Spring cleaning is a common tradition because we are ready to shake off the dust - quite literally - and start a fresh new season.
At this time of year, it’s a good idea to take a fresh look at your parents living situation. Your aging parents will want their home cleaned for the spring too, but they may not be physically able to do everything they used to do. A common first sign that your parents are struggling to live on their own is a decrease in their ability to care for their living space and themselves.
This isn’t an immediate cause for alarm, some decrease in our ability to do heavy lifting and other tasks is a normal part of aging. Taking a fresh look at your parents living situation is important for you to develop a baseline for understanding your parents’ health, but they shouldn’t be made to feel like you’re spying on them or judging them at every turn.
Always view your parents aging from a place of care and compassion - they raised you after all. Depending on the tasks they are struggling with, they may only need a cleaning service, landscaping assistance, or home care once or twice a week to continue living happily at home.
When planning a spring cleaning visit to your parents’ house, make cleaning the main focus of your visit. Spend some time catching up with them, and if you have time to begin the conversation of how they’re feeling as they’re getting older, that will be a bonus. If your visit looks and feels too much like an investigation, your parents might get offended or hurt.
Here are some tips to consider when helping your parents with their spring cleaning:
Before you start, ask them to make a list of everything they want to clean.
Your parents may have certain chores they want to accomplish, such as cleaning the garage and the fridge, or washing windows and putting away their seasonal clothes. You will want to prioritize items on the list that your parents cannot do alone - anything that involves heavy lifting or using a ladder.
Use their list to make sure you have all the required supplies and bring cleaning tools that have extendable handles to avoid the use of ladders or stools.
Consider additional chores that may not be on their list.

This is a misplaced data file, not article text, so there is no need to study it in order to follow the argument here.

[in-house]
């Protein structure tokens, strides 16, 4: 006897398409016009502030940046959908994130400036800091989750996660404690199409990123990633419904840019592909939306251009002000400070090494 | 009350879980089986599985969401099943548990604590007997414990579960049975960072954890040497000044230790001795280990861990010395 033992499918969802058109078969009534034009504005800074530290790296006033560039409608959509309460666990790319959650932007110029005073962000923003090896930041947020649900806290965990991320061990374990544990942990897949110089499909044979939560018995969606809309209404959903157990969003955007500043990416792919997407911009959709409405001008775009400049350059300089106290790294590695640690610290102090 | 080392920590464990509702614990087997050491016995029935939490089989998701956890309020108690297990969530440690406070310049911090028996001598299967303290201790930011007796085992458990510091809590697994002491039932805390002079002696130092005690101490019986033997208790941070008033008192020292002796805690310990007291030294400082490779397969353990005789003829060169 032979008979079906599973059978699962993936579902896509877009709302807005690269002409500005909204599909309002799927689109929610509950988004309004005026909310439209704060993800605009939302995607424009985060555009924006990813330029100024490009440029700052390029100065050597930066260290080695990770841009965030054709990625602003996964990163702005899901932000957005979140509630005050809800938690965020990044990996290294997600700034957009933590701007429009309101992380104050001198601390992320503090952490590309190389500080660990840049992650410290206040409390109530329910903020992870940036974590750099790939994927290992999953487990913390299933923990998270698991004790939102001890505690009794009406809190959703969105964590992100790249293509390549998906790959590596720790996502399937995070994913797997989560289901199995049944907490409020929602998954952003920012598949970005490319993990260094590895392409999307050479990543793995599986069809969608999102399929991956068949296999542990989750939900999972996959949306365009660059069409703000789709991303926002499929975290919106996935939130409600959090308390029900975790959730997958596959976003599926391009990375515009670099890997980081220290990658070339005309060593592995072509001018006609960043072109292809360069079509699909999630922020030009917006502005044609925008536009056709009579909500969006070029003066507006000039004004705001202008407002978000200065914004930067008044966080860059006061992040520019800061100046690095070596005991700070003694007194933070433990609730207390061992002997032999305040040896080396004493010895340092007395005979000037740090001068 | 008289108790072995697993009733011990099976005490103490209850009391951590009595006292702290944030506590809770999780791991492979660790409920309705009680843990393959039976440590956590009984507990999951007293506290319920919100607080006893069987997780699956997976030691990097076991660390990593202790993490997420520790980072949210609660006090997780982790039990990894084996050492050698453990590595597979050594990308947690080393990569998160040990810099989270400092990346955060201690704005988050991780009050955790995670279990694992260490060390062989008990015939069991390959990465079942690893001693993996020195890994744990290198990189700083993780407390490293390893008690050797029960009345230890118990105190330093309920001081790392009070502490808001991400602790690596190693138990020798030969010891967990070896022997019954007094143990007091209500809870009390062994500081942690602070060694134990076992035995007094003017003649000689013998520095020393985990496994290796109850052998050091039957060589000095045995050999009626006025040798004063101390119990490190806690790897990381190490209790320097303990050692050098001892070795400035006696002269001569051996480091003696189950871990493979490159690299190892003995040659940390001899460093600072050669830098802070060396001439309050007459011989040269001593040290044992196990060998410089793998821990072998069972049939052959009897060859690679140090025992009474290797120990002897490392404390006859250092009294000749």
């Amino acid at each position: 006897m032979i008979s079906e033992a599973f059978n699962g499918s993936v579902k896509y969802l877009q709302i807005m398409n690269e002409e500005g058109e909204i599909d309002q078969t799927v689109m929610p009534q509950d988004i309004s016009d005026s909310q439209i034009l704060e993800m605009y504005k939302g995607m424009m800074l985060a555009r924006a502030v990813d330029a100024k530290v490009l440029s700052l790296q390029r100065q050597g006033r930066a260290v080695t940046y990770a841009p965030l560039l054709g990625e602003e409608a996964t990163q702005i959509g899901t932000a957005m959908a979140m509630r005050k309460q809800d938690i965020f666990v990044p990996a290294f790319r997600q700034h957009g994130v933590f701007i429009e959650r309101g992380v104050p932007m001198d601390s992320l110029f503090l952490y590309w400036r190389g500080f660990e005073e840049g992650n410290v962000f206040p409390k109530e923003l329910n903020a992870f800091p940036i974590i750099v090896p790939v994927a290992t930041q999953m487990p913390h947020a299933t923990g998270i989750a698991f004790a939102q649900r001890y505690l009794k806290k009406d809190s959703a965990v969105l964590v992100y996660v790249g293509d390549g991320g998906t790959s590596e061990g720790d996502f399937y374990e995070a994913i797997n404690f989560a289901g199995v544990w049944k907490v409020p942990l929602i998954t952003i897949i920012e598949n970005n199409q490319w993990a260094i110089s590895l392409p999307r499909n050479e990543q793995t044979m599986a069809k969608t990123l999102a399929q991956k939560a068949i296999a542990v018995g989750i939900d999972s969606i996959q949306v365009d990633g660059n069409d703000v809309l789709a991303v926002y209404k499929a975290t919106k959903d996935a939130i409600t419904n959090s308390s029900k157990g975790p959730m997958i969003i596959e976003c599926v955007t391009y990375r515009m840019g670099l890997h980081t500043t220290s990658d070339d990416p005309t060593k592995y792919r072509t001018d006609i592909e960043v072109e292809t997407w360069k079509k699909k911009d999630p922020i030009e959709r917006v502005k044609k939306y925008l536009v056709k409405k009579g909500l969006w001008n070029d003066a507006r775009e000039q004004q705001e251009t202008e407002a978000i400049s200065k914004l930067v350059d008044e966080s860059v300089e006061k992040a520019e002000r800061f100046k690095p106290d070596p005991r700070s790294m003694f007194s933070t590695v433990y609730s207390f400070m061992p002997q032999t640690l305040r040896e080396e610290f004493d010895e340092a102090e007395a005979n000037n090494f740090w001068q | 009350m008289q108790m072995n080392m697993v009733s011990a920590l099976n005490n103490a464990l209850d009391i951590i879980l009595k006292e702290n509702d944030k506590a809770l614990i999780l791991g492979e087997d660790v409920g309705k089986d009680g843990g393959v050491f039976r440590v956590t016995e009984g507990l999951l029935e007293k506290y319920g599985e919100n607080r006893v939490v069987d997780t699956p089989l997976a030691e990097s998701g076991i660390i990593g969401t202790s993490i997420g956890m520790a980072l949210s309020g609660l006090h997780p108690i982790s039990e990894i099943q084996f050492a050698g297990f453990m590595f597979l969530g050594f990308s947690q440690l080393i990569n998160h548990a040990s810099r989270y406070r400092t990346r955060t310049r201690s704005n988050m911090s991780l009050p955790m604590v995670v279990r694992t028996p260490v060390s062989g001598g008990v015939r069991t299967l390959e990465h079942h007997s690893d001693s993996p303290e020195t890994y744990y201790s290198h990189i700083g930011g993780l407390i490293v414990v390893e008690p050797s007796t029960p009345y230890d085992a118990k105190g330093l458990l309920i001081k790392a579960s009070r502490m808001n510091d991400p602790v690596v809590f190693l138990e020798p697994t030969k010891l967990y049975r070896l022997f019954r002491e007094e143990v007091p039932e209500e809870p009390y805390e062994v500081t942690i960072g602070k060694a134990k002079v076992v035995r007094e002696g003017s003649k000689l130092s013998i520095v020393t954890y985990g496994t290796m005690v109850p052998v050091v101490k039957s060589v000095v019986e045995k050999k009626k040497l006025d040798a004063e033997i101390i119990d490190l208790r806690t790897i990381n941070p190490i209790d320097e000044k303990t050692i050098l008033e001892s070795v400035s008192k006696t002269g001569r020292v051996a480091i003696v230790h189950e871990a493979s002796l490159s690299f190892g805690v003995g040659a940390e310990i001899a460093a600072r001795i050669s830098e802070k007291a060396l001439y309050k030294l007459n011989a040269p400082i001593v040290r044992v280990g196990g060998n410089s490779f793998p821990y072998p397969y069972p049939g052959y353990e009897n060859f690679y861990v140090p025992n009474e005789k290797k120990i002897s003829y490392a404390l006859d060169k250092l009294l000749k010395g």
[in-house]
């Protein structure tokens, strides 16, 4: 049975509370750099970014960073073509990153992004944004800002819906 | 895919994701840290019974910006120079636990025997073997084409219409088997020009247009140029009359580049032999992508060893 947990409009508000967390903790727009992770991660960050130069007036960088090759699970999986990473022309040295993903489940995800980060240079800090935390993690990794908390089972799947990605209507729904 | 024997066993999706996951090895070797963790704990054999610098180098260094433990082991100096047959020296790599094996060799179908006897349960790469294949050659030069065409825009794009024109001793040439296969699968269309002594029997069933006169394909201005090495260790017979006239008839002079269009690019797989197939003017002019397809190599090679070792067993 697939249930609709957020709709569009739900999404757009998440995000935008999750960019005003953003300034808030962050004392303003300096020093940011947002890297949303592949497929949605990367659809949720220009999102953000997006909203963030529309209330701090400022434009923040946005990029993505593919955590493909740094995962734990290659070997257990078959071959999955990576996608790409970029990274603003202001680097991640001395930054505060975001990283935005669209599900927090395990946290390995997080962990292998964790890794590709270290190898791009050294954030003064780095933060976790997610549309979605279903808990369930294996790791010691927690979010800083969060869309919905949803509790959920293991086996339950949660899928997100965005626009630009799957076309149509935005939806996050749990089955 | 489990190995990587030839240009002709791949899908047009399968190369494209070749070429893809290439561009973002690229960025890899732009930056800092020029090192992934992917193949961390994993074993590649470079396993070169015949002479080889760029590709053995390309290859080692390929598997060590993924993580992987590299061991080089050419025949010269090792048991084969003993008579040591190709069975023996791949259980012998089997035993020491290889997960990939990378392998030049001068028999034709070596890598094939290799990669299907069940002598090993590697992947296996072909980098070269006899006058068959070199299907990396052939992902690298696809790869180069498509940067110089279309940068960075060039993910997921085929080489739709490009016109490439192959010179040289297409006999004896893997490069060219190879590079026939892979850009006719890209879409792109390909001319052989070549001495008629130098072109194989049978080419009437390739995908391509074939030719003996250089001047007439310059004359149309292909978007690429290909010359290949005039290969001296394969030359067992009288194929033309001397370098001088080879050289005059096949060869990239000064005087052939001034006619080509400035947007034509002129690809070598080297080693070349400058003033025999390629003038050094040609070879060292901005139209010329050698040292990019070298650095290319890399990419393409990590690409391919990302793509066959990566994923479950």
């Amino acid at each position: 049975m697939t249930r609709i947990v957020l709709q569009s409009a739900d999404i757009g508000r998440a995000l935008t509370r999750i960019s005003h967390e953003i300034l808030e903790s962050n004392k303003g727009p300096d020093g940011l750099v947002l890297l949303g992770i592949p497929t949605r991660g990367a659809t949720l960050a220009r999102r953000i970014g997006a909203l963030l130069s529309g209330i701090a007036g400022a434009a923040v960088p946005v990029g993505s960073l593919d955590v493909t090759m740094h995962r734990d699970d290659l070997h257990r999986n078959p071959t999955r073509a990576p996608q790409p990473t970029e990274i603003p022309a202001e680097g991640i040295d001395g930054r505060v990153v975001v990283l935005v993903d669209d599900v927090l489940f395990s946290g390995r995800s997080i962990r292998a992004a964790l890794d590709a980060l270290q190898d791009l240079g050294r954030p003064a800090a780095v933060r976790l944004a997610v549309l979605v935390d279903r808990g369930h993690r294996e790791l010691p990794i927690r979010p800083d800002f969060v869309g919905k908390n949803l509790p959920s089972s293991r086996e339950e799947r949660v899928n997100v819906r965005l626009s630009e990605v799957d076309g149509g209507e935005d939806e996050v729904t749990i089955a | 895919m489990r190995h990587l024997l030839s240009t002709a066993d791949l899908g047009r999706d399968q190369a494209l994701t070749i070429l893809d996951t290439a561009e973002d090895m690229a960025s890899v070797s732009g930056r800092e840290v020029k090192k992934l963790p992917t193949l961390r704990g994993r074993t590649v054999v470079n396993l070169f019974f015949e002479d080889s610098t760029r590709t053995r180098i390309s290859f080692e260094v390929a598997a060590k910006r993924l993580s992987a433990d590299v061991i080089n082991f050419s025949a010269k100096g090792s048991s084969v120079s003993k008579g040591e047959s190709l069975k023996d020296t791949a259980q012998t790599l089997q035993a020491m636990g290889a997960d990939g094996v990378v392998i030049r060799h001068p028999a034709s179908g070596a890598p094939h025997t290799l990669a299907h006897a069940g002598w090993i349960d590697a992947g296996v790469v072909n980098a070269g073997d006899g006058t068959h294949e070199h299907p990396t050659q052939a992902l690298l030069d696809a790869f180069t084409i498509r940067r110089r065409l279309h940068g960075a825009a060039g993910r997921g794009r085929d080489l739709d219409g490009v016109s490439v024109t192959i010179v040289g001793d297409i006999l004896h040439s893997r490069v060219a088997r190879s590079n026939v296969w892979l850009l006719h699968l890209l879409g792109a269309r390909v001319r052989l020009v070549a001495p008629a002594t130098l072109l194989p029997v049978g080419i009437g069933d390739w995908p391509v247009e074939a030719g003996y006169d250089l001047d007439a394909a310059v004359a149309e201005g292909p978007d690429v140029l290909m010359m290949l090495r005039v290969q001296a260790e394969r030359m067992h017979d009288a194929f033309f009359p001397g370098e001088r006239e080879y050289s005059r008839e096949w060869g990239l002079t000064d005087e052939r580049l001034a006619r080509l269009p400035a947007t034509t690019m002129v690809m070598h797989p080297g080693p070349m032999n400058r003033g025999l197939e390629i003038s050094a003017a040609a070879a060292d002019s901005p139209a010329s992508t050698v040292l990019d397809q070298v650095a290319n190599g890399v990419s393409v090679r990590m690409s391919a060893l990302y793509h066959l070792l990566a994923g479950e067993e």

Some chores slip everyone’s mind, but they are important for health and safety.
These are tasks like cleaning the gutters, checking the roof, and testing safety equipment such as: smoke detectors, alarm systems, and carbon monoxide detectors.
Bring your whole family so the work goes faster and you can all have some fun while cleaning.
If you have children, bring them along because many hands make light work, and kids can help keep your spirits bright through mundane chores.
Time well spent with their grandkids will also be a fond memory for your parents.
Be there to help your parents, but don’t dictate what they can or cannot do.
Your parents may be getting older, but they don’t want to be considered frail or treated like children. They will still have their opinions about how they want their house cleaned, and they’ll want to be involved to avoid feeling useless.
Give yourself extra time to visit.
We are all chronically busy these days, so build in extra time or even an extra day for cleaning that will allow you to live in the moment. Building in extra time means you can make room for more conversations or deep cleaning and decluttering when appropriate.
If your parents are moving slower due to reduced mobility or aging, giving yourself extra time sets you up to stay patient. Avoid lashing out at your parents or scolding them for taking too long to do simple tasks. Sometimes this is easier said than done, so setting up extra time and mentally preparing yourself to take things slow will help.
Declutter and organize.
If you have time to declutter, encourage your parents to donate or sell items that they no longer need. Remember that some items may have sentimental value that you cannot understand. Don’t cause tension by trying to force your parents to declutter.
This is another scenario where extra time comes in handy so that you can reminisce about childhood memories, or listen to stories that your parents have never told you before. Regardless of what items are kept or discarded, organize everyday items in safe and easy to reach places.
While cleaning, locate and file important documents, such as: driver's license, banking information, will, elder care plan, etc. You may want to make copies of these important documents, or organize them in a fireproof safe.
Try to start the tough conversations.
If you haven’t had an honest and productive conversation with your parents about aging, test the waters during your spring cleaning and see if the time is right.
While you want to avoid causing tension with your parents, conversations about aging help your entire family plan and prepare for all circumstances. If you notice that your parents’ house is not being kept clean or safe, this conversation is even more important. Remember, you cannot force your parents into something they don’t want - approach this conversation from a place of love.
A few questions for you to consider include:
- How are your parents feeling in their home? Is it time to downsize?
- Do they have a plan in place for aging?
- If they need care will they want home care, to move to a senior living centre, or even to a nursing home?
Discuss these questions from your parents’ point of view; what do they want for their future? Don’t talk about their aging as something that will create more work for you; no parent wants to feel like a burden. These questions will get you started, but if you need more help preparing for your parents aging, give us a call at 1-800-85MAVEN.
Start a fresh new season for yourself and your parents. A season of quality time, loving family, and prepared aging. Prepared aging starts with an Elder Care Plan and we’ll discuss Elder Care Planning in our next blog post.